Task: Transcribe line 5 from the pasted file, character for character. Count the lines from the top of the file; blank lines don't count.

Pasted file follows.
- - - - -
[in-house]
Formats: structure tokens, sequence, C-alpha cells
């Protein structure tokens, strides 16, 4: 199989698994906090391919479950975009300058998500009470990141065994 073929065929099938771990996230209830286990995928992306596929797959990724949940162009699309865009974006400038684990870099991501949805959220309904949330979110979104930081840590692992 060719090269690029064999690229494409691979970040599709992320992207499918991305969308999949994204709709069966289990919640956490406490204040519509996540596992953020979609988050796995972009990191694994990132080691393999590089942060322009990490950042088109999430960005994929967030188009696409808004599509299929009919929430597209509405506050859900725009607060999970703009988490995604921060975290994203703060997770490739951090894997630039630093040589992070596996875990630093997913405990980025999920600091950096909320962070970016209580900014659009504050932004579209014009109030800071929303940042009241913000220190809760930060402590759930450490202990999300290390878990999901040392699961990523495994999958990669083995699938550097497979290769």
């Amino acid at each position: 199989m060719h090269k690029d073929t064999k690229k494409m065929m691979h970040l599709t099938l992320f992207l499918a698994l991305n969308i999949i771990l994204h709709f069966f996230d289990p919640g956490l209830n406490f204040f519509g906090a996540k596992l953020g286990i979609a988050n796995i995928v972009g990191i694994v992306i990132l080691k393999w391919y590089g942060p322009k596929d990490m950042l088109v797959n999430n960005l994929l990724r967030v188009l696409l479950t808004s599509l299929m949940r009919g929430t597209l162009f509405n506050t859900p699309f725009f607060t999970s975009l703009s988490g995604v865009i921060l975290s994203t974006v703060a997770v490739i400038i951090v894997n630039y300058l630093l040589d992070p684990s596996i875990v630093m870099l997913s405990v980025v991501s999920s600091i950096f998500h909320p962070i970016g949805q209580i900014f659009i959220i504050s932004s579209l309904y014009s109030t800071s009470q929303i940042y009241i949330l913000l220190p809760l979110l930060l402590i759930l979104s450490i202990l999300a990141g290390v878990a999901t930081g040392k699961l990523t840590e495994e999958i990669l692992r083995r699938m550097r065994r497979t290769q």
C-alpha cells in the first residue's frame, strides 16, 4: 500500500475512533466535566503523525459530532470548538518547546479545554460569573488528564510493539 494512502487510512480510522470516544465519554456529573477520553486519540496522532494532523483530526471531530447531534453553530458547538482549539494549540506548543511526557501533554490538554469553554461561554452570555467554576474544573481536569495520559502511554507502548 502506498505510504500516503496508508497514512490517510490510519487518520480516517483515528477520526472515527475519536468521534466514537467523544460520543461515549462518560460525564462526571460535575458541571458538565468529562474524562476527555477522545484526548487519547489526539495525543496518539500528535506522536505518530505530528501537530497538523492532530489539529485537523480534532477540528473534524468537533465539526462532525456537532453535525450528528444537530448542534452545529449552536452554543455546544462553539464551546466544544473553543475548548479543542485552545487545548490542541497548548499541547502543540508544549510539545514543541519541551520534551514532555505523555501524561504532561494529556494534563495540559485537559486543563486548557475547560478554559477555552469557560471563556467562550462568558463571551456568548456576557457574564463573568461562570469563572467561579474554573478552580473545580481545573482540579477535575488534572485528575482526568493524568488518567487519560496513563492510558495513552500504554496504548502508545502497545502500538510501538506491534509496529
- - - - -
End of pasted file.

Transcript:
C-alpha cells in the first residue's frame, strides 16, 4: 500500500475512533466535566503523525459530532470548538518547546479545554460569573488528564510493539 494512502487510512480510522470516544465519554456529573477520553486519540496522532494532523483530526471531530447531534453553530458547538482549539494549540506548543511526557501533554490538554469553554461561554452570555467554576474544573481536569495520559502511554507502548 502506498505510504500516503496508508497514512490517510490510519487518520480516517483515528477520526472515527475519536468521534466514537467523544460520543461515549462518560460525564462526571460535575458541571458538565468529562474524562476527555477522545484526548487519547489526539495525543496518539500528535506522536505518530505530528501537530497538523492532530489539529485537523480534532477540528473534524468537533465539526462532525456537532453535525450528528444537530448542534452545529449552536452554543455546544462553539464551546466544544473553543475548548479543542485552545487545548490542541497548548499541547502543540508544549510539545514543541519541551520534551514532555505523555501524561504532561494529556494534563495540559485537559486543563486548557475547560478554559477555552469557560471563556467562550462568558463571551456568548456576557457574564463573568461562570469563572467561579474554573478552580473545580481545573482540579477535575488534572485528575482526568493524568488518567487519560496513563492510558495513552500504554496504548502508545502497545502500538510501538506491534509496529